Kraut socializes with too many gopE’s.

    • DeniseVB says:

      I like them all, I don’t care who wins❤ The Hammer seemed tough on Walker (gaffes are expected, see: Obama, Biden, HRC !) and I don't see the base worried about stupid media gotchas either. Walker/Cruz is still my favorite ticket so far. I could see the rest of the field running more for the VP slot. But, sigh, politics. Cruz is from a solid red state, will the VP have to come from purple or blue ?

      • piper says:

        Walker would be a good candidate who will remain standing after taking beatings from the unions and other lefties bent on his destruction.
        Please dear goddess in heaven, under no circumstances rename O’Hare – Obama international where I fly out of which would mean traveling 350 miles to the Twin Cities instead of 80 miles to ChiTown.

  4. Myiq2xu says:

  5. Myiq2xu says:

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  9. Dora says:

    What a surprise! NOT!

    GERMAN NEWS REPORT: Co-Pilot of Germanwings Airbus Was MUSLIM CONVERT …’Hero of Islamic State’?

  10. lildoggy4u says:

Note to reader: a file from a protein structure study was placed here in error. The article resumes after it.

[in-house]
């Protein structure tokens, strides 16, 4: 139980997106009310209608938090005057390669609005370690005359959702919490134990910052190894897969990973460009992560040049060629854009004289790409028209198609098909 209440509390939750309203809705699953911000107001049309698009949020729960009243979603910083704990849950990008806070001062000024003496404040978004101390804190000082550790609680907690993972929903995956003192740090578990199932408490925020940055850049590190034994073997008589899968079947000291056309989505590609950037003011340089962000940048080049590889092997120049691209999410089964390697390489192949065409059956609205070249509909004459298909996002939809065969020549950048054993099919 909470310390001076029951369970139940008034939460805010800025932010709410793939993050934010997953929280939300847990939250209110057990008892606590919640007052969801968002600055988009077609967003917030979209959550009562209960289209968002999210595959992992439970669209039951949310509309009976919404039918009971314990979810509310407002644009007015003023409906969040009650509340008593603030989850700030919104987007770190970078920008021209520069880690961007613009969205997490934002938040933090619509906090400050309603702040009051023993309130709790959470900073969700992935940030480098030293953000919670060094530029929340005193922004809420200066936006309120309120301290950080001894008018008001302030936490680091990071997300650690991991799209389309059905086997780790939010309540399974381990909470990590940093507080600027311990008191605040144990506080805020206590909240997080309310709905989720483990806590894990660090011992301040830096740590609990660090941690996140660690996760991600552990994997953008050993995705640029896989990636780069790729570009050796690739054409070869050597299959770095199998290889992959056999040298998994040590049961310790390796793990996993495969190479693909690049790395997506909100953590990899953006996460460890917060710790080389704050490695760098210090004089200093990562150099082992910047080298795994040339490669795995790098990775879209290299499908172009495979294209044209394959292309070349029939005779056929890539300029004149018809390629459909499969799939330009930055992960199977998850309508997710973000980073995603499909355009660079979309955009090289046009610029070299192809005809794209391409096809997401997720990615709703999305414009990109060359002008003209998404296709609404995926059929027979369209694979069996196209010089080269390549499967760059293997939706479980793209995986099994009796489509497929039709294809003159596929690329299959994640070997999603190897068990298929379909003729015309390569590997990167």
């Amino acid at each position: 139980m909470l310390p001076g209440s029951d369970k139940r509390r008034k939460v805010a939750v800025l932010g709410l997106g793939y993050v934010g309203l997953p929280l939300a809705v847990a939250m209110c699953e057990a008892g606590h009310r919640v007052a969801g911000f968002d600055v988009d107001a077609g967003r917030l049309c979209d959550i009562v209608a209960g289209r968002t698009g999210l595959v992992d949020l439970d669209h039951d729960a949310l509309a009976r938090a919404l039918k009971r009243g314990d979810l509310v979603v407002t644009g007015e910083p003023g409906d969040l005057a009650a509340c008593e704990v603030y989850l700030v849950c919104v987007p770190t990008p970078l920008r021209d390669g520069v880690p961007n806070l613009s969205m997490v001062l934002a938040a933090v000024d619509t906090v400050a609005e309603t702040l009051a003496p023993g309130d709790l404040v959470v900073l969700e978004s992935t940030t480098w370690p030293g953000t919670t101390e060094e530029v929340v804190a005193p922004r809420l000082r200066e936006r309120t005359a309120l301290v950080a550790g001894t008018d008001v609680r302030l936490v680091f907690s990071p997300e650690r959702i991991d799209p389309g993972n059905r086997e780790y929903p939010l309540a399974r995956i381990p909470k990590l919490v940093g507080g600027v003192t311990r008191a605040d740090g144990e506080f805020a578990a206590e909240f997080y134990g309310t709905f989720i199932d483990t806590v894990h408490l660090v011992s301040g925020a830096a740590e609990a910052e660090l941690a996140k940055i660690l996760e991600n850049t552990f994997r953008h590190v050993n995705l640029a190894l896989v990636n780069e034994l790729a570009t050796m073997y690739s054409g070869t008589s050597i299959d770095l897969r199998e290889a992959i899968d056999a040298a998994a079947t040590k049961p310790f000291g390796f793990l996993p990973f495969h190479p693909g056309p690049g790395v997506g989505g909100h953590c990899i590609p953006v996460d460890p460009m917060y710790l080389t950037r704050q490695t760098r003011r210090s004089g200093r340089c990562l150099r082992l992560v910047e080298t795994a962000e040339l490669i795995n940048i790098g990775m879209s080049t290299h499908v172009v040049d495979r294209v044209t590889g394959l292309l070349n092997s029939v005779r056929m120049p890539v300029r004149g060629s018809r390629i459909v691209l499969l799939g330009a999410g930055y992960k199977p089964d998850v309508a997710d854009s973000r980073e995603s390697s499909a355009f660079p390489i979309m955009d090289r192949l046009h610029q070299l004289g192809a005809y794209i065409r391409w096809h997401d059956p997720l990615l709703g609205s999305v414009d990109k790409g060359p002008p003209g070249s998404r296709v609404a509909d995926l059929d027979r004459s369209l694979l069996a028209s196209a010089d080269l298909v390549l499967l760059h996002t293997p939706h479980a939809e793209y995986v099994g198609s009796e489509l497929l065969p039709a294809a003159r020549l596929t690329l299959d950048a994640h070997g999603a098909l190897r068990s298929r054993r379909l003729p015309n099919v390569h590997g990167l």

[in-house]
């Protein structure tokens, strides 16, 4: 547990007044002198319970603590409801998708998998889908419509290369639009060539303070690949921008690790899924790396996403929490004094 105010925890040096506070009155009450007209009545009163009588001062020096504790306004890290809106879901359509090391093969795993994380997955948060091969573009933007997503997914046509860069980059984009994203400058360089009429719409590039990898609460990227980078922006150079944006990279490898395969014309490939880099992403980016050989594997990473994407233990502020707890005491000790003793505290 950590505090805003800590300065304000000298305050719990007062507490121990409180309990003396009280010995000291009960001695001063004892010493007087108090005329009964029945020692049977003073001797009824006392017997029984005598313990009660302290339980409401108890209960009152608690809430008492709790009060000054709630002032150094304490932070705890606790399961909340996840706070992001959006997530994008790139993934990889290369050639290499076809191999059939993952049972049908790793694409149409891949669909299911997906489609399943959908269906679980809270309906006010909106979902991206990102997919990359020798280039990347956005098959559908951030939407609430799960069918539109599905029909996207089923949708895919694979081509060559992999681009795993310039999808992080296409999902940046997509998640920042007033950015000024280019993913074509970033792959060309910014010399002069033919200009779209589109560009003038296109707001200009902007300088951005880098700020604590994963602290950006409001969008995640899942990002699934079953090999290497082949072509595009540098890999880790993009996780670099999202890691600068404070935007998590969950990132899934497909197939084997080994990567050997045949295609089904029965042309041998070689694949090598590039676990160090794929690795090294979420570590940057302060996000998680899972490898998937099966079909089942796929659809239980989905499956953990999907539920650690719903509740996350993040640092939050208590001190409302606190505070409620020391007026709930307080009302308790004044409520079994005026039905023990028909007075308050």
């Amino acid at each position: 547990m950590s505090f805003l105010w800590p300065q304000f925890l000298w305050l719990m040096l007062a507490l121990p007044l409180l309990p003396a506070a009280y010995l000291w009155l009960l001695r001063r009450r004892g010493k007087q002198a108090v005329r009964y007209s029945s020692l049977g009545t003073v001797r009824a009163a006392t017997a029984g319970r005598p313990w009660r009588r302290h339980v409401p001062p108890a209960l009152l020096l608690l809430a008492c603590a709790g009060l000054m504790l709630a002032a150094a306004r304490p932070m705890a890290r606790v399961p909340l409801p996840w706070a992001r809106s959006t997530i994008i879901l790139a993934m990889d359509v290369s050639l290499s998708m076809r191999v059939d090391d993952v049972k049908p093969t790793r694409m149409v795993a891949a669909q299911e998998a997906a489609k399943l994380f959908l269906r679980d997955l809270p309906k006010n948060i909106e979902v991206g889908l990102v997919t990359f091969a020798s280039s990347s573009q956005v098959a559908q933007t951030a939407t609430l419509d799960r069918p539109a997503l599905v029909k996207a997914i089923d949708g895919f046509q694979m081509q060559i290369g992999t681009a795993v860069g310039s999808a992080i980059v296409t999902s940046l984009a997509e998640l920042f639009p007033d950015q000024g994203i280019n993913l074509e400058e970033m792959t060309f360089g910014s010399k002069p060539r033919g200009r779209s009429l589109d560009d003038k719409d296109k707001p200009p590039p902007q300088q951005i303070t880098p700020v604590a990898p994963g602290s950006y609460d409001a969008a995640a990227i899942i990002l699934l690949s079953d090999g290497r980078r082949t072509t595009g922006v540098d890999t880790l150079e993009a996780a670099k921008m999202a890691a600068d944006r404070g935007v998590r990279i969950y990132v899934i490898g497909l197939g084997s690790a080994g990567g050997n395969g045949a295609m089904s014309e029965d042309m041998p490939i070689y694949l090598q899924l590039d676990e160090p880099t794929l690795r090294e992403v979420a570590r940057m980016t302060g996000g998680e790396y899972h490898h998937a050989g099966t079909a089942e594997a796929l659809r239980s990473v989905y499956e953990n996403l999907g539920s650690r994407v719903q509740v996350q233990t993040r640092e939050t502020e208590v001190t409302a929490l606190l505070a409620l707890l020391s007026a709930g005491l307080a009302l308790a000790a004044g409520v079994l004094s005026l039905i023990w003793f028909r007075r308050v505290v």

I feel the law passed in Indiana, as in other states is generally a nothing burger. Just like the baker refusing to bake a gay wedding cake (needless hysteria), the market will sort it out. There will be plenty of other bakers who will gladly take that money. If any hotel, landlord, employer refuses accommodation, that could be another story and maybe used for expansion of the Civil Rights Act of 1964 to include LGBT as a minority group. You lawyers have to tell me if this will be the appropriate avenue, I don’t know. Its been unsuccessful in the past and the last time I think it was challenged was with the Boy Scouts. Societal pressures like your daughter’s and the courts, not the legislatures will finally figure that out as we’ve seen in gay marriage cases all across the country. My friends and I of my age thought we’d never see this happen in our lifetime but its happening.